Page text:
Trump Details Areas Where His Administration Views China As A Threat China's initial response came from its embassy in Washington calling the administration's national security report "self-serving" and contradictory of its past inclination to partner with China.
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Trump Details Areas Where His Administration Views China As A Threat

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Trump Details Areas Where His Administration Views China As A Threat

Trump Details Areas Where His Administration Views China As A Threat

Trump Details Areas Where His Administration Views China As A Threat

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China's initial response came from its embassy in Washington calling the administration's national security report "self-serving" and contradictory of its past inclination to partner with China.

STEVE INSKEEP, HOST:

When viewed from Washington, D.C., China looks like a threat. That's how the Trump administration labels China in its new National Security Strategy. NPR's Rob Schmitz reports on how that label looks from China.

ROB SCHMITZ, BYLINE: The initial response from China came from its embassy in Washington, calling the Trump administration's national security report self-serving and contradictory of its past inclination to partner with China. Graham Webster, a U.S.-China relations researcher at Yale Law School, says, however you frame it, the official U.S. stance on China has just changed dramatically.

GRAHAM WEBSTER: This is pretty much a direct about-face from where they were in the Obama plan, where they would talk about welcoming China's rise in a certain way.

SCHMITZ: That certain way meant the Obama administration exhibited a cautious embrace of China, acknowledging the country's rise and projecting hope that it could be done in a friendly manner.

WEBSTER: By the end of the administration, they had victories to claim, in that respect. There's climate change and the Paris Agreement, where China and the U.S. played a big role. There was cooperation on disaster response and public health. And there was even sort of a breakthrough on cybersecurity, where they thought they might get to a position of the two countries promoting norms together.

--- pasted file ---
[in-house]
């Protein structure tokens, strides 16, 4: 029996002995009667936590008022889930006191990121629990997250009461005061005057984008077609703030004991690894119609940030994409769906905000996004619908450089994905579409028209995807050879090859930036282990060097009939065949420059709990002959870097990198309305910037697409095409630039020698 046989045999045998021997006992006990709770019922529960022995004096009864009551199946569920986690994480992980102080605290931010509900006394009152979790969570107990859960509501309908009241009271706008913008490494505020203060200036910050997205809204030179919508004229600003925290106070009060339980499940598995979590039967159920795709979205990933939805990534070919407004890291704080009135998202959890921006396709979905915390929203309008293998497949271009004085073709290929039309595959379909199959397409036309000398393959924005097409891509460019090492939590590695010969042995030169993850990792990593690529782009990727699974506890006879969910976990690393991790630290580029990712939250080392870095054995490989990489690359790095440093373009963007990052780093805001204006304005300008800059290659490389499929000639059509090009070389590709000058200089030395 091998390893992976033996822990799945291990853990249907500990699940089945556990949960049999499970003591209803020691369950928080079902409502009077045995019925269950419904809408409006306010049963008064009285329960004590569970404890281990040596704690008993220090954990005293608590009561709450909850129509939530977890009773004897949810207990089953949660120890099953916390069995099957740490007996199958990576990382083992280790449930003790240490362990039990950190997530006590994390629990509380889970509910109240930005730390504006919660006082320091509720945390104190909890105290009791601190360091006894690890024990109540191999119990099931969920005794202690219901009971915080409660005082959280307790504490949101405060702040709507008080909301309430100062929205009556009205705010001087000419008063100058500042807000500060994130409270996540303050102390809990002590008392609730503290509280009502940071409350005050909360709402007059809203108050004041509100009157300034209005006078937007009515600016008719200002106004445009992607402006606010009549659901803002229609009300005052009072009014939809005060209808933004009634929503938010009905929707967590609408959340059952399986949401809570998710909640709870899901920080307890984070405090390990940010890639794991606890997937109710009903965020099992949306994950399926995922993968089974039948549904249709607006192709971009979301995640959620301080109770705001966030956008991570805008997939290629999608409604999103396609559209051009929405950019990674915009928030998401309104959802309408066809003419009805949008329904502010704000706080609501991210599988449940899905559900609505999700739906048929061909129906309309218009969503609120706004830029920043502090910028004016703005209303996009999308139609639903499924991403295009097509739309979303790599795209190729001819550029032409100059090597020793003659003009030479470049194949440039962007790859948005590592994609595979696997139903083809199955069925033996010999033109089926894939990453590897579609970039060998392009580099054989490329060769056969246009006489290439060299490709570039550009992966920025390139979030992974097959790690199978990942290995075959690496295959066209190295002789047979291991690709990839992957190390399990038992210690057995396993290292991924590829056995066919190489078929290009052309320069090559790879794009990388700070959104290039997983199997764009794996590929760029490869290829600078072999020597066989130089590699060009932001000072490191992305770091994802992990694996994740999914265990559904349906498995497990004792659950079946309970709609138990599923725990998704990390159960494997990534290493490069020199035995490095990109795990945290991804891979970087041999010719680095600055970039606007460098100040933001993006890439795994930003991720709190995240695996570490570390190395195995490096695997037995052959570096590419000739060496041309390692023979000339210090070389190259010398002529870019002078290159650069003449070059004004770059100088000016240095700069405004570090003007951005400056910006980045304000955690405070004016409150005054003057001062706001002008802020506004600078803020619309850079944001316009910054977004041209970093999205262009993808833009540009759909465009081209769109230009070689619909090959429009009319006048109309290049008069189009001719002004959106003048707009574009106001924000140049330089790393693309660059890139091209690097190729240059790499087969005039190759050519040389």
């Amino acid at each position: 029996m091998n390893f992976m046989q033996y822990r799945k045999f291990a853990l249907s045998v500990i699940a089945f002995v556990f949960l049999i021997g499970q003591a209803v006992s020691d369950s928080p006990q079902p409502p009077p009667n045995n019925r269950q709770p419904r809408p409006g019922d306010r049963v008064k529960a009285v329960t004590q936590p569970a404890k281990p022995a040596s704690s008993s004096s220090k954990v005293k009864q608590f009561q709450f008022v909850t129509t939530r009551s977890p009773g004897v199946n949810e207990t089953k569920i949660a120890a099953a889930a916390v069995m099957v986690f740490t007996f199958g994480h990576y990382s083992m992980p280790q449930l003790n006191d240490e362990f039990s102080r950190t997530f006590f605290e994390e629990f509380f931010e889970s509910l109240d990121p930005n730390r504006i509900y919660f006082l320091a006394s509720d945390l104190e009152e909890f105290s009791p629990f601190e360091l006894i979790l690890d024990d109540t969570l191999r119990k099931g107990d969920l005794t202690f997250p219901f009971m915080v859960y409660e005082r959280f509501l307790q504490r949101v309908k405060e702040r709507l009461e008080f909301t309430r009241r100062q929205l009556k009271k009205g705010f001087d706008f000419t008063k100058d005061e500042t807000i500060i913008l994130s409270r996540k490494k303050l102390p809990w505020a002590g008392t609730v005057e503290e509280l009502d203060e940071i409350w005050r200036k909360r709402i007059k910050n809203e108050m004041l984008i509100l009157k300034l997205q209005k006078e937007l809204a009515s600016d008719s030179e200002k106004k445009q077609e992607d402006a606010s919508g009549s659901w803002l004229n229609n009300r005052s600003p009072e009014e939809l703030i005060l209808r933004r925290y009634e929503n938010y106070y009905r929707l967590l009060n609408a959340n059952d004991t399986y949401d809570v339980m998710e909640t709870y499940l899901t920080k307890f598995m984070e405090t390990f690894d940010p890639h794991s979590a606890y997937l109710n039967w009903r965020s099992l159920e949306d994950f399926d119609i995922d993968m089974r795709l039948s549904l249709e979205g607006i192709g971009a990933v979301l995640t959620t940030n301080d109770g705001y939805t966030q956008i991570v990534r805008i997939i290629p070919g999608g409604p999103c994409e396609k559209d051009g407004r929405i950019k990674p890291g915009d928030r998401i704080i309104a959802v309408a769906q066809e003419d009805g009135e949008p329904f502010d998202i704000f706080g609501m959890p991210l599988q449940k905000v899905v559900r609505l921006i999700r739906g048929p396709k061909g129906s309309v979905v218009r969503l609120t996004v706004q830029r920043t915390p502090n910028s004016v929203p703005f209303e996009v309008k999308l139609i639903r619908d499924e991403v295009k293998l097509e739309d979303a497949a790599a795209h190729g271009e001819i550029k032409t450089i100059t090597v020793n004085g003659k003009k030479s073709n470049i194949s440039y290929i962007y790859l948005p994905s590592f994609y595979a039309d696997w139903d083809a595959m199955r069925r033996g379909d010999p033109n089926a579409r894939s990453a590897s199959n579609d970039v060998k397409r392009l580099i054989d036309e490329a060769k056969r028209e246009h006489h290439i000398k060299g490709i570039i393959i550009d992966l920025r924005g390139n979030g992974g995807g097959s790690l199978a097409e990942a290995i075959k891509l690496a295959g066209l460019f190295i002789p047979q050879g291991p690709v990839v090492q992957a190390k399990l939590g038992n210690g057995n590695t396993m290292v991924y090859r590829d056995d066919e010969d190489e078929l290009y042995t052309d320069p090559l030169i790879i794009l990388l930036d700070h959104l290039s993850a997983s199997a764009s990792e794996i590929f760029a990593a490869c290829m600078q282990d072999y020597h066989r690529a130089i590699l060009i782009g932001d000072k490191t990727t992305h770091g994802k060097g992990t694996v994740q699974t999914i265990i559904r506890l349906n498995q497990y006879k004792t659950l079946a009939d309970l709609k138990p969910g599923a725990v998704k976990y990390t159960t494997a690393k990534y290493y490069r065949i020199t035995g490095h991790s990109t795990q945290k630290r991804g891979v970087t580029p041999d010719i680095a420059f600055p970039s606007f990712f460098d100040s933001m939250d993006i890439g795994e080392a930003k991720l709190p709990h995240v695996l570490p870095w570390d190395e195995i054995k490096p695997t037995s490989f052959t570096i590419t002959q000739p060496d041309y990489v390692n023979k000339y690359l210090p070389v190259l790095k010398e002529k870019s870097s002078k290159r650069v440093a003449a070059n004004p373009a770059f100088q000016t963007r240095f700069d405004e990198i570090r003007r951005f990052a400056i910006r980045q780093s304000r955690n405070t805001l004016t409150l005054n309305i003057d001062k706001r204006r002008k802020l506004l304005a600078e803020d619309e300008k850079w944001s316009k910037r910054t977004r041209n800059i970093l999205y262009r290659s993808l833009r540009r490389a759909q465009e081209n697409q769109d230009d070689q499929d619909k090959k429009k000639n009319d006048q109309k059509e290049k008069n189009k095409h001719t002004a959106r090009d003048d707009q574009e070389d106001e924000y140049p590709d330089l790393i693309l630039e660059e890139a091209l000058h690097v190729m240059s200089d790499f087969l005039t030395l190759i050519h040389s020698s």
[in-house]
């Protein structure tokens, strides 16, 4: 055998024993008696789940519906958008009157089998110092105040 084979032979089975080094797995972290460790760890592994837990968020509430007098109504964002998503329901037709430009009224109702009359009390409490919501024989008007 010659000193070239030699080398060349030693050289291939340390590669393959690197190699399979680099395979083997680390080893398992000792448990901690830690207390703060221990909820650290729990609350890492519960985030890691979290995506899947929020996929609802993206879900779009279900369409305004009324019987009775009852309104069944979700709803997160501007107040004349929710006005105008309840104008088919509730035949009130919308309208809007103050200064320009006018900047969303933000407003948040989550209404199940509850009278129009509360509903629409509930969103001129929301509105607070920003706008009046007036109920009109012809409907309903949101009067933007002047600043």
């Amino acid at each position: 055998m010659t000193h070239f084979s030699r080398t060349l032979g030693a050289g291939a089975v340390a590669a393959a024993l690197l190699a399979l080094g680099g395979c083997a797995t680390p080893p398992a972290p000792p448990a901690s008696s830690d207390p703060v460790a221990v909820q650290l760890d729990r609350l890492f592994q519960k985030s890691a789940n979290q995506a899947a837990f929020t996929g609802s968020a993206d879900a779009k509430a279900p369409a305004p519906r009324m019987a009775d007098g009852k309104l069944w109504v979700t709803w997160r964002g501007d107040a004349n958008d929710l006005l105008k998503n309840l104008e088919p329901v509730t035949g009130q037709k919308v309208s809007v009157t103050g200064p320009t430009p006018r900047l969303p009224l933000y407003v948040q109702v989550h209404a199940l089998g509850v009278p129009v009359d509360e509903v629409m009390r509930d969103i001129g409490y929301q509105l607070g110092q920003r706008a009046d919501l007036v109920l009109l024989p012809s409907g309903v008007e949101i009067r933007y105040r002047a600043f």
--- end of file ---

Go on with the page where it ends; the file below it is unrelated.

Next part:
SCHMITZ: There were no such Kumbayah moments inside the Trump administration's first national security report. The report mentioned China 23 times, nearly twice as many mentions than it got from the Obama administration. And not once was China framed in a positive light. It said that for years, the U.S. supported China's rise in the hopes that its political system would open up, but that, in fact, the opposite has occurred, and now China is threatening its neighbors, stealing U.S. technology and jobs and exporting unsavory elements of its authoritarian system, like corruption and mass surveillance, throughout the world - pretty harsh words from a president who, on the surface, seems to get along well with China's president, Xi Jinping.

China's embassy in Washington was surprised, too. In a statement, it said, it is completely egotistical for any nation to put its interests above the common interests of other nations and the international community. It will lead to a path of self-isolation. This comes as individuals within Trump's own administration are wrapping up investigations into China's trading practices - investigations that, once they conclude, may enable the president to take action against China in the form of tariffs and trade barriers. The question is, will he? Again, Yale University's Graham Webster.

WEBSTER: What will the dynamic be in the White House? Will the president flinch if China takes some measures that create pain in the U.S. economy? Will the White House instead double down, and will there be a trade war? What does a trade war even mean?

SCHMITZ: All of these questions, says Webster, are unanswerable because of a lack of coordination inside the White House about what to do about China. Rob Schmitz, NPR News, Shanghai.

(SOUNDBITE OF THE SHANGHAI RESTORATION PROJECT'S "JESSFIELD PARK (INSTRUMENTAL)")

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